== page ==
If you can balance your checkbook, you know more about money than I do, and if you have a stock portfolio, or even some kind of retirement package, you know more about investments than I do, and if you took even one course on the subject in college, you know more about economics than I do.
- The basic argument here is one I made some time ago. It seems still to pertain, but as I noted, my estimation of such stuff is dodgy at best.
So. Someone out there should be able to clear up a serious bit of confusion for me. It’s this.
The mortgage crisis.
I can understand how it’s a crisis for the beleaguered home owner. S/he in theory owns a house, but because a bank (generic term for megalith money manipulator) holds title until a purchase loan is paid off, s/he actually is in a rent-to-own situation.
Fall behind in payments, and the bank will call in the loan. If the rent-to-owner cannot come up with the cash, the bank will repossess the house. I can… understand that bit, also.
I can even sort-of understand that the bank uses those mortgages — which is to say, the titles to those houses which, technically, it is letting out to rent-to-own residents — that the bank uses those mortgages as collateral for its own fiscal adventures with super-banks.
The mortgage crisis occurs, according to the government spokespeople and the media who transmit their statements, when large numbers of residents can no longer afford the monthly rent. The bank, they say, is saddled with “bad debt.” The value of the bank’s own collateral, therefore, has dwindled. The super-bank which has taken on those mortgages, in consequence, sees its assets dwindling. It calls in its loans, and if the bank cannot make the payment, the super-bank will repossess all those mortgages.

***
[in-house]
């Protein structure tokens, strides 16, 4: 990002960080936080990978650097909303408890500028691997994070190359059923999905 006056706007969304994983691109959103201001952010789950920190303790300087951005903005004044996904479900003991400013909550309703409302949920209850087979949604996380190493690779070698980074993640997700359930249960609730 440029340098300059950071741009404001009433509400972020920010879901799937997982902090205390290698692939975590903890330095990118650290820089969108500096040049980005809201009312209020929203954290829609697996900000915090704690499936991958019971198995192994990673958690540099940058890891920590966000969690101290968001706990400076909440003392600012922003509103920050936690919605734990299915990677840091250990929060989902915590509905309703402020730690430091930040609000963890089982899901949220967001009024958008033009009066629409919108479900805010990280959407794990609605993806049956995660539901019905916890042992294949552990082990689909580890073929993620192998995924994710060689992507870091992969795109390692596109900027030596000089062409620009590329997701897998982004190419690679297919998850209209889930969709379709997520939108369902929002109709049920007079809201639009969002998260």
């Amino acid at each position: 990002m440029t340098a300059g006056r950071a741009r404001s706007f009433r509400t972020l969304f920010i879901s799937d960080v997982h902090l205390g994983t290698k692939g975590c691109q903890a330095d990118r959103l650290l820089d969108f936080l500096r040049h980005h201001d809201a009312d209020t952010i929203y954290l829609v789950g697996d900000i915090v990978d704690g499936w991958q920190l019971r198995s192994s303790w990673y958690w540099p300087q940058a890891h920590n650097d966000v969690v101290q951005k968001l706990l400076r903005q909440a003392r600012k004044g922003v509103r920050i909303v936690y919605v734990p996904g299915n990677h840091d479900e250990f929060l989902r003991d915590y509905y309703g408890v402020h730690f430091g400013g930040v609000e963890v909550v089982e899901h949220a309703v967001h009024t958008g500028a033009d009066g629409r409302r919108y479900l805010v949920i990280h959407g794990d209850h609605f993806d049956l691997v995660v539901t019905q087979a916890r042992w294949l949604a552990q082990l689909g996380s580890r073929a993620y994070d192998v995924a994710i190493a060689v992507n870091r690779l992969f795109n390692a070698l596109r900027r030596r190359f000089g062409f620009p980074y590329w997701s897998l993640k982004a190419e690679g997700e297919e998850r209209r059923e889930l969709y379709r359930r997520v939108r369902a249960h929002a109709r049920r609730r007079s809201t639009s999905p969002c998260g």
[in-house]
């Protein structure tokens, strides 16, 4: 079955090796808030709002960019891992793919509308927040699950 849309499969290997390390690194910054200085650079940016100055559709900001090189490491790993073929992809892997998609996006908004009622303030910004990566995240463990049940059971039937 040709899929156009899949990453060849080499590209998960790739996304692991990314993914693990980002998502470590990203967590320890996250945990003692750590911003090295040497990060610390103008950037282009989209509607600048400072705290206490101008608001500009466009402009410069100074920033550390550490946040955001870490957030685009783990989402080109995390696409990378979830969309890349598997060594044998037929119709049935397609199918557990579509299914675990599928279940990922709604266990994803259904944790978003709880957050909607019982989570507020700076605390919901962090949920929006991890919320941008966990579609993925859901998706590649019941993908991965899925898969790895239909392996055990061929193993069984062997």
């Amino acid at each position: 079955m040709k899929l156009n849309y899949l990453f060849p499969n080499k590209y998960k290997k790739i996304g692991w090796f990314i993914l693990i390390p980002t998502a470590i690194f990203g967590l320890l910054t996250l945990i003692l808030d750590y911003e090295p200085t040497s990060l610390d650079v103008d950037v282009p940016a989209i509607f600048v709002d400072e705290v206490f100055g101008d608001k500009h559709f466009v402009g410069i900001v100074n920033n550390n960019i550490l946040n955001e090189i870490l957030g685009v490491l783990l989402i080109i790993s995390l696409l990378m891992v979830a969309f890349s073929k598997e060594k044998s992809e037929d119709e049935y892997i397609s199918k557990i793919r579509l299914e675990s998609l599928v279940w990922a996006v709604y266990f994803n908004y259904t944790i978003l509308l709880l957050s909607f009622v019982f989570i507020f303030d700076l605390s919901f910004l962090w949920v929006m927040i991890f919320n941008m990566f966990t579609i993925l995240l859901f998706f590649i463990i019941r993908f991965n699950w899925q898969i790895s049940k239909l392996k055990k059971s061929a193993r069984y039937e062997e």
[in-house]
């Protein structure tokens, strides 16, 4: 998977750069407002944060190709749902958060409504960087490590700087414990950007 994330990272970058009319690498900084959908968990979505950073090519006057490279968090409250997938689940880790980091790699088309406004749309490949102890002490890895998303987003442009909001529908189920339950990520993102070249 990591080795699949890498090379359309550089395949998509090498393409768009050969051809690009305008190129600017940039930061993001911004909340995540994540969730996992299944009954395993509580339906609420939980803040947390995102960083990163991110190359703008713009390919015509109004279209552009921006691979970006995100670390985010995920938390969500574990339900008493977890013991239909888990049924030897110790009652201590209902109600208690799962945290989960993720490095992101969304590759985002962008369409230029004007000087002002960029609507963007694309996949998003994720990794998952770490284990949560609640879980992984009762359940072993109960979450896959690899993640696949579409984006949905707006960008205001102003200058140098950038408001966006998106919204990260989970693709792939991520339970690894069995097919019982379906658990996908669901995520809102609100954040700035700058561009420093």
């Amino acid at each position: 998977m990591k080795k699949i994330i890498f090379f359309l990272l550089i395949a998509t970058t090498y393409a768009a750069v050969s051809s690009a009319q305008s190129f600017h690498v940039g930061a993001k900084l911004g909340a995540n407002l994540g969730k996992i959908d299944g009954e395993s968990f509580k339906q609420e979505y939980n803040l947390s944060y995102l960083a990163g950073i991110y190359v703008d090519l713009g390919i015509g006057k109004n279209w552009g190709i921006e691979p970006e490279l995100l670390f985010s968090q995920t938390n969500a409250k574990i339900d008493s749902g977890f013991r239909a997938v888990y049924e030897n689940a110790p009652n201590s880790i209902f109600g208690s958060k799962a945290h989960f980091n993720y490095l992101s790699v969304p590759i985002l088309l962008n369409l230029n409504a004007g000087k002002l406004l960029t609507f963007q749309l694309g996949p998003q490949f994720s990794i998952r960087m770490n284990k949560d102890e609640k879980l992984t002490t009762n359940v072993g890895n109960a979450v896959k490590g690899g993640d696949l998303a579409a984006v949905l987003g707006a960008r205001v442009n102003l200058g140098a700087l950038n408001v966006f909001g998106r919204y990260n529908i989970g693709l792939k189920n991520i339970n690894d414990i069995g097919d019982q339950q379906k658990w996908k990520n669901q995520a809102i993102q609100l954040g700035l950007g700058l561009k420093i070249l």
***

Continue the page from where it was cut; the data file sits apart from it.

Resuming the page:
Are you still with me? I hope so. The footing is treacherous and the path is badly marked. Persevere. I think we’re nearing a place where we can stop and rest.
Here’s the key question. While I can see how this situation is a problem for the occupant of the house, who now has to move in with relatives and say good-bye to plans and investments and the expensive renovation of the kitchen, I cannot see how this is a problem for the bank or for the superbank.
Don’t they still own the house? Isn’t the house still there? It may have depreciated over the years, from neglect or from a declining market, but it remains a real piece of property, whose value is bound — on the average — to be greater than the amount of money the bank has provided to the former occupant at the close of the original sale.
One possibility — the only one, frankly, which I can envision at the moment — is that bank-type people do not accept that real property has value, not the way real money has value.
And here, perhaps, we get back into the “wealth is the only real generator of wealth” bullshit.
I don’t know, I really don’t know. Any aid gratefully accepted.